Thursday, June 11, 2009


I know you're probably tired of reading about miraculous fish survivals, but when I find myself telling the same story to multiple people, I realize it's probably blog worthy.

A couple of weeks ago we had a barbecue at my biology professor's place. As part of the evening we were asked to share talents, for which we were awarded a betta fish. Byron had been keeping 38 bettas in his laboratory for his evolutionary biology class for some experiment with male dominance. I personally think they were having cock fights on the weekends. With the experiment completed, Byron had a lot of fish to dispose of, and one by one guests at the barbecue got up and performed lame-o talents to receive their gilled prize. I played an Avril Lavigne pop song on Byron's guitar and picked out a nice purple fish. As the guests dwindled and the box of fish remained relatively full, I felt it my duty to pick out a couple more fish, to ensure that they made it to a good home. I chose a healthy red looking fish and a feisty little guy named Franky Valentino, who apparently had proved his fighting skills earlier.

The fish sat in our kitchen for about a week before we had time to set up new homes for them. Each fish needs its own container, and we didn't have enough fish bowls for all of them. We went to DI and I picked out some plain looking vases, despite Ashton's protests (they weren't aesthetically pleasing). We only got two vases, so the red fish remained in the Petsco cup he was purchased in.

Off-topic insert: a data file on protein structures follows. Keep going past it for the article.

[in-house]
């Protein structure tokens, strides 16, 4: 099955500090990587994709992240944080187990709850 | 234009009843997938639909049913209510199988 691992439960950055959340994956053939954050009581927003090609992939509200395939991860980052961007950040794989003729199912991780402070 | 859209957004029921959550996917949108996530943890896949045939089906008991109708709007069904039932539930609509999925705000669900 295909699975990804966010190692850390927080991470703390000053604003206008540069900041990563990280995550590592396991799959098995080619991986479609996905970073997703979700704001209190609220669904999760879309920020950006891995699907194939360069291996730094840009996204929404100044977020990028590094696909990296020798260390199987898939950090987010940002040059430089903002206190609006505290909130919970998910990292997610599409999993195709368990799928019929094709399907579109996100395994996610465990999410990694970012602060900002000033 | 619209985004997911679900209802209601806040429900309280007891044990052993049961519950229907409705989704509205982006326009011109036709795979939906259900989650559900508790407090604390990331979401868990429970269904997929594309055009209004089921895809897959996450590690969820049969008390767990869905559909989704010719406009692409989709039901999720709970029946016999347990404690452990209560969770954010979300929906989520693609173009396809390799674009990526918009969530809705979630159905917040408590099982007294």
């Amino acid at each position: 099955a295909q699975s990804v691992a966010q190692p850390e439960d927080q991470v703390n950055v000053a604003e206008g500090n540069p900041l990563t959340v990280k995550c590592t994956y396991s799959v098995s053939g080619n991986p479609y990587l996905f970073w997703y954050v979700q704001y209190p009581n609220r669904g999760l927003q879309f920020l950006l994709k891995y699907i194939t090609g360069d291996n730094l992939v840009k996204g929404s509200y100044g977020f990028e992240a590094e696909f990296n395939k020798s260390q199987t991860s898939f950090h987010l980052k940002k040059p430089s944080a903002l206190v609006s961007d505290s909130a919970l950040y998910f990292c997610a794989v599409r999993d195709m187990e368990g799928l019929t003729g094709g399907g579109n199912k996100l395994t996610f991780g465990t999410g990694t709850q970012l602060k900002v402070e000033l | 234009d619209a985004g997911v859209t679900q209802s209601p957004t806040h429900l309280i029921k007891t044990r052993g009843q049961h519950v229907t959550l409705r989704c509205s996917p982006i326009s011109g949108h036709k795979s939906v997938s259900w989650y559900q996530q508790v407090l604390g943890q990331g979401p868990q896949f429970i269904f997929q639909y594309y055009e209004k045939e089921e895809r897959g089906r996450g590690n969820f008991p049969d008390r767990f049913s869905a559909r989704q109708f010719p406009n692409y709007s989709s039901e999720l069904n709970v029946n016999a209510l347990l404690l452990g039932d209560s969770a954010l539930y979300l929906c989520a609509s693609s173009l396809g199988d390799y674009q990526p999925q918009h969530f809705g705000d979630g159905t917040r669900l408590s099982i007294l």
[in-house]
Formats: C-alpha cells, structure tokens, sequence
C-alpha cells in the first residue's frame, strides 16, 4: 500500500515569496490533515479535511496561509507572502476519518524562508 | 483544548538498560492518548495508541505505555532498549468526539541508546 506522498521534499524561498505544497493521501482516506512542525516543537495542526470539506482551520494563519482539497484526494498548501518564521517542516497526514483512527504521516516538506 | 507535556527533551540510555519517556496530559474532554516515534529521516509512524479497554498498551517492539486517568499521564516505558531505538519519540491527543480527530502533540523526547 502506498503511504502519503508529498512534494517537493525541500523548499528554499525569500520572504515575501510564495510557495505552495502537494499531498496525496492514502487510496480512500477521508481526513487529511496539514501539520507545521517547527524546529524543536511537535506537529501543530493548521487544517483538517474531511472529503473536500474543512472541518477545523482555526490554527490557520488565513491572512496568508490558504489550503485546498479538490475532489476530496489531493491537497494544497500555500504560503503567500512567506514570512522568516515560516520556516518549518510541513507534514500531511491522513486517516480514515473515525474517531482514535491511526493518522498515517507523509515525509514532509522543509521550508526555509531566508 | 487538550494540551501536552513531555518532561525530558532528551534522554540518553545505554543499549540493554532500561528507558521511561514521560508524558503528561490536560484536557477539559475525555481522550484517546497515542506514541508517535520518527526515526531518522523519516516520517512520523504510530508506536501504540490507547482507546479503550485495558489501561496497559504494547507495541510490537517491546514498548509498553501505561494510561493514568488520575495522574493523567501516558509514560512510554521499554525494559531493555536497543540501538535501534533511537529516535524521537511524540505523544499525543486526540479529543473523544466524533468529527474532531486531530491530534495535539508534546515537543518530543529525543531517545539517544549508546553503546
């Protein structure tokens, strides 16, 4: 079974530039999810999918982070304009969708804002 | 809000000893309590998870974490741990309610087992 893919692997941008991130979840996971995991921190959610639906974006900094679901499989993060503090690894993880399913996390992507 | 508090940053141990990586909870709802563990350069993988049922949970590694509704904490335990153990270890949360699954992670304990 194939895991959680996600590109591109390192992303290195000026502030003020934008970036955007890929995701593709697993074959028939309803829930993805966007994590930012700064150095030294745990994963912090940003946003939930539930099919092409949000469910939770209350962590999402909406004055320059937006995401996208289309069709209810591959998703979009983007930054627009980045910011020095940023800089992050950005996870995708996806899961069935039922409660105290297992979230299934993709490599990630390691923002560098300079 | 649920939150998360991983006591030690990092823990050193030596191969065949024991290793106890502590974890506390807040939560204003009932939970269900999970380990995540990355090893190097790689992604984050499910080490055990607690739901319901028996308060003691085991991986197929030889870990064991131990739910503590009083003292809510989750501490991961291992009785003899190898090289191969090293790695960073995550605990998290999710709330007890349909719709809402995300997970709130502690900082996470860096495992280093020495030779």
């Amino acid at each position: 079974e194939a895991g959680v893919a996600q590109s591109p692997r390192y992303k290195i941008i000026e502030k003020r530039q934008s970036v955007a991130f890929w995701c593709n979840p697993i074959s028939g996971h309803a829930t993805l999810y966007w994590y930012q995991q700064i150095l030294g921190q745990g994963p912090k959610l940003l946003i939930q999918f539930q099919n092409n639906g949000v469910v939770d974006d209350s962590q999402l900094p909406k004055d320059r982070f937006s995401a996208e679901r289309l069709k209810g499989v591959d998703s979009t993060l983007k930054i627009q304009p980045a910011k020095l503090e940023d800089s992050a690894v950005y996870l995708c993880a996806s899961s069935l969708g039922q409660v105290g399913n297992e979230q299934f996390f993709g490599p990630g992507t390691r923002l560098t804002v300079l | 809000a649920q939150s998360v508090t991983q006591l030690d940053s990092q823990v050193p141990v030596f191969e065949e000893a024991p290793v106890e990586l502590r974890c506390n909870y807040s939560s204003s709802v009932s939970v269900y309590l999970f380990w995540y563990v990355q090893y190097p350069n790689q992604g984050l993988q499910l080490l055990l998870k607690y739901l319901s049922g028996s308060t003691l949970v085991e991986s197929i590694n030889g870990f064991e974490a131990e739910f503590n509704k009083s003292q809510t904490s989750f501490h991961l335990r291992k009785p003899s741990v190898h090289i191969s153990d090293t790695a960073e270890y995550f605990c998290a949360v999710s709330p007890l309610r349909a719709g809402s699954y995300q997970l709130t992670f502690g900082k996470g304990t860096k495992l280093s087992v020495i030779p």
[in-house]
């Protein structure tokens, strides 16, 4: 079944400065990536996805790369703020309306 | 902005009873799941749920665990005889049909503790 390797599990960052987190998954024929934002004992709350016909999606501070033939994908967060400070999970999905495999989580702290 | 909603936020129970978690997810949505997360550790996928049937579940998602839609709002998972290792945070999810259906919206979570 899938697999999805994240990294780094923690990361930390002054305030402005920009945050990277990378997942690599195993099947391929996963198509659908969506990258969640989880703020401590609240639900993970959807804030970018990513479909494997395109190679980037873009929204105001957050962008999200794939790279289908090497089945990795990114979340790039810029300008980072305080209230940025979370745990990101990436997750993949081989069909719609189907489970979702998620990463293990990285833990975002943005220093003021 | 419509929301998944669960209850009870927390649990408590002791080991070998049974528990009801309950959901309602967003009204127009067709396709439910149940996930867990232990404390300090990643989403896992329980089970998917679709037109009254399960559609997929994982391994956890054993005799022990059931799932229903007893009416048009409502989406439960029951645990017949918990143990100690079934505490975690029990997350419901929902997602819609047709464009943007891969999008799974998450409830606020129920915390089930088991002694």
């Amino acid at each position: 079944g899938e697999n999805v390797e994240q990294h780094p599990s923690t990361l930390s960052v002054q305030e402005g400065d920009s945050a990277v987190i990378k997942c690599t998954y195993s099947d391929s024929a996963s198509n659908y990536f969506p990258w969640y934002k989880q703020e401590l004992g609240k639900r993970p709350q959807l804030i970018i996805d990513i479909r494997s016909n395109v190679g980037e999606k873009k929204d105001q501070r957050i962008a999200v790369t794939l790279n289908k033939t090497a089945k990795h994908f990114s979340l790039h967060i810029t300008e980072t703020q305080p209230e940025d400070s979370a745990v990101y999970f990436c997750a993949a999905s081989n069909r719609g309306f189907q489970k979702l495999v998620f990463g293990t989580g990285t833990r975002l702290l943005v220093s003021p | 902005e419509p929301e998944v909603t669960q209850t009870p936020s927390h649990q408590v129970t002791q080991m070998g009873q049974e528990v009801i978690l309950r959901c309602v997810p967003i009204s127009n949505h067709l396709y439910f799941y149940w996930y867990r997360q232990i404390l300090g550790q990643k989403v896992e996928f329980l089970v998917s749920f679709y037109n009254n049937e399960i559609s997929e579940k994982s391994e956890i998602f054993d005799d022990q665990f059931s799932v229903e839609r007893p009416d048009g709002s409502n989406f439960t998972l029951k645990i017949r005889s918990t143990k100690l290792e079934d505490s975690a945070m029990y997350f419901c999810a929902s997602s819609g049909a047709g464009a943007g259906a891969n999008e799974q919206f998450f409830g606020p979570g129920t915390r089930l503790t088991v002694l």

During our awesome baby shower on Saturday, Ashton arranged the vases and cup on the window sill above the sink, and she left the lid off the red fish's cup. A couple hours later we were scurrying around getting ready to attend a cousin's baptism, and we noticed that the cup above the sink had only water in it. We were very perplexed, and we looked all around the window sill and sink to see where the red fish might've plunged to. I sniffed around the drain and detected a definite fishy smell. I shined a flash light down the drain, and saw the unlucky pet, obviously dead. We have no idea how long he'd been there, but the aroma indicated it might've been a while. I sprayed water down the drain to dislodge his body and reached down with a glove to retrieve him. I dropped him in the sink and confirmed that he was dead. Not knowing what to do with him, I threw him back in the cup of water so we could take off for the baptism. As I washed the gloves off in the sink, Ashton noticed that the fish's gills were starting to move. The fish gradually began moving its fins, but it was tipped on its side. We left for the baptism, and when we got back, the fish was still alive, and looking pretty normal and healthy. We were completely amazed at his recovery, and I named him Lazarus. Those bettas are invincible.

Unfortunately Lazarus's tail fin has slowly deteriorated and fallen off in chunks. I think that while he lay in the disposal his circulatory system pumped all the blood to the core, keeping all his vitals okay but causing his extremities to die. It's definitely affected his ability to swim. He kind of looks like he's nodding.


  1. Too bad you weren't around when all of our birds were dying!!! Maybe we could have had some miracles over at our house!

  2. Most of them are fine. Our favorite little black duckling died--that was sad, but the other six are doing great as far as I know. You and Ashton should come down again; I'm sure you'd be able to see both the birds and Charles =)